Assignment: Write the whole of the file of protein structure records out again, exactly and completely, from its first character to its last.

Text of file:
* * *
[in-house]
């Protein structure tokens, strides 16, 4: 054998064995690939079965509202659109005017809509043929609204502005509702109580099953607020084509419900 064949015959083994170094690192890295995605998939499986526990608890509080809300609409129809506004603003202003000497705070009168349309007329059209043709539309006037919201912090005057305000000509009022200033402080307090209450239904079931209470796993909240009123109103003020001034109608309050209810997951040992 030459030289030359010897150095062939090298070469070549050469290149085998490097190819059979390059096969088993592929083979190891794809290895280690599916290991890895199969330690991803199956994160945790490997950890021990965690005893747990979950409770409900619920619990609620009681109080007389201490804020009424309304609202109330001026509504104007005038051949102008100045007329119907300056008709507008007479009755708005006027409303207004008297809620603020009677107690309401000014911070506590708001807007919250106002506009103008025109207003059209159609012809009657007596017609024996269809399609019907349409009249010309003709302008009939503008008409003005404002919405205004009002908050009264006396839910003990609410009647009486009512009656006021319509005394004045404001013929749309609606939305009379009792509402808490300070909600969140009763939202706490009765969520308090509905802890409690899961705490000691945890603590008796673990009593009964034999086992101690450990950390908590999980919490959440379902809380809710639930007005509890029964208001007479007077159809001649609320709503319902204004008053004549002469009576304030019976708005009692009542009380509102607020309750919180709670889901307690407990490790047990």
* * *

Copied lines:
[in-house]
């Protein structure tokens, strides 16, 4: 054998064995690939079965509202659109005017809509043929609204502005509702109580099953607020084509419900 064949015959083994170094690192890295995605998939499986526990608890509080809300609409129809506004603003202003000497705070009168349309007329059209043709539309006037919201912090005057305000000509009022200033402080307090209450239904079931209470796993909240009123109103003020001034109608309050209810997951040992 030459030289030359010897150095062939090298070469070549050469290149085998490097190819059979390059096969088993592929083979190891794809290895280690599916290991890895199969330690991803199956994160945790490997950890021990965690005893747990979950409770409900619920619990609620009681109080007389201490804020009424309304609202109330001026509504104007005038051949102008100045007329119907300056008709507008007479009755708005006027409303207004008297809620603020009677107690309401000014911070506590708001807007919250106002506009103008025109207003059209159609012809009657007596017609024996269809399609019907349409009249010309003709302008009939503008008409003005404002919405205004009002908050009264006396839910003990609410009647009486009512009656006021319509005394004045404001013929749309609606939305009379009792509402808490300070909600969140009763939202706490009765969520308090509905802890409690899961705490000691945890603590008796673990009593009964034999086992101690450990950390908590999980919490959440379902809380809710639930007005509890029964208001007479007077159809001649609320709503319902204004008053004549002469009576304030019976708005009692009542009380509102607020309750919180709670889901307690407990490790047990």